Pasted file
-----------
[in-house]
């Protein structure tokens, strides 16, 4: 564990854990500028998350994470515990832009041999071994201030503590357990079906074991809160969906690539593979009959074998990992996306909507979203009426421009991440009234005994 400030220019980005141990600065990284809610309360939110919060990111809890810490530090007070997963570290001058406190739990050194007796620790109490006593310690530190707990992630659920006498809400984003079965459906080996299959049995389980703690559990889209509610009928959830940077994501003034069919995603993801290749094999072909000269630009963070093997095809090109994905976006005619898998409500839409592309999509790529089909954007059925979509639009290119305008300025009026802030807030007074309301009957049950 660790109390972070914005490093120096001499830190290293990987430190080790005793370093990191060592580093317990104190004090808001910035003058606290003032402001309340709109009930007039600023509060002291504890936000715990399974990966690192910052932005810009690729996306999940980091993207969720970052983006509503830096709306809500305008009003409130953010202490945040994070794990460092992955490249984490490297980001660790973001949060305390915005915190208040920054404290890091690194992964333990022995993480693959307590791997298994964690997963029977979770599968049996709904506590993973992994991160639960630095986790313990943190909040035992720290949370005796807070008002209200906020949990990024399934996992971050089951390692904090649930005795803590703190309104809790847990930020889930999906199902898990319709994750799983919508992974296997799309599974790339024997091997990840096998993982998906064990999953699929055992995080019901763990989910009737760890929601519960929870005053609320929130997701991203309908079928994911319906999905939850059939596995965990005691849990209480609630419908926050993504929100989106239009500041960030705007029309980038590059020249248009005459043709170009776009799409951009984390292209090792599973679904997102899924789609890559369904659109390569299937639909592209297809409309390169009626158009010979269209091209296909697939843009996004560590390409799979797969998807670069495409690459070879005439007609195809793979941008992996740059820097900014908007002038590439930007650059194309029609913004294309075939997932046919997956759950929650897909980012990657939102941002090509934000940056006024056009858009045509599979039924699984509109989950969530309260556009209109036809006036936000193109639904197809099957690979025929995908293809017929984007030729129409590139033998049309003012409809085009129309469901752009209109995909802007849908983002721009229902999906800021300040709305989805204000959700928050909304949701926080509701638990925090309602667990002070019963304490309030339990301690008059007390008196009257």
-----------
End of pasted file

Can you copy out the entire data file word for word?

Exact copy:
[in-house]
């Protein structure tokens, strides 16, 4: 564990854990500028998350994470515990832009041999071994201030503590357990079906074991809160969906690539593979009959074998990992996306909507979203009426421009991440009234005994 400030220019980005141990600065990284809610309360939110919060990111809890810490530090007070997963570290001058406190739990050194007796620790109490006593310690530190707990992630659920006498809400984003079965459906080996299959049995389980703690559990889209509610009928959830940077994501003034069919995603993801290749094999072909000269630009963070093997095809090109994905976006005619898998409500839409592309999509790529089909954007059925979509639009290119305008300025009026802030807030007074309301009957049950 660790109390972070914005490093120096001499830190290293990987430190080790005793370093990191060592580093317990104190004090808001910035003058606290003032402001309340709109009930007039600023509060002291504890936000715990399974990966690192910052932005810009690729996306999940980091993207969720970052983006509503830096709306809500305008009003409130953010202490945040994070794990460092992955490249984490490297980001660790973001949060305390915005915190208040920054404290890091690194992964333990022995993480693959307590791997298994964690997963029977979770599968049996709904506590993973992994991160639960630095986790313990943190909040035992720290949370005796807070008002209200906020949990990024399934996992971050089951390692904090649930005795803590703190309104809790847990930020889930999906199902898990319709994750799983919508992974296997799309599974790339024997091997990840096998993982998906064990999953699929055992995080019901763990989910009737760890929601519960929870005053609320929130997701991203309908079928994911319906999905939850059939596995965990005691849990209480609630419908926050993504929100989106239009500041960030705007029309980038590059020249248009005459043709170009776009799409951009984390292209090792599973679904997102899924789609890559369904659109390569299937639909592209297809409309390169009626158009010979269209091209296909697939843009996004560590390409799979797969998807670069495409690459070879005439007609195809793979941008992996740059820097900014908007002038590439930007650059194309029609913004294309075939997932046919997956759950929650897909980012990657939102941002090509934000940056006024056009858009045509599979039924699984509109989950969530309260556009209109036809006036936000193109639904197809099957690979025929995908293809017929984007030729129409590139033998049309003012409809085009129309469901752009209109995909802007849908983002721009229902999906800021300040709305989805204000959700928050909304949701926080509701638990925090309602667990002070019963304490309030339990301690008059007390008196009257």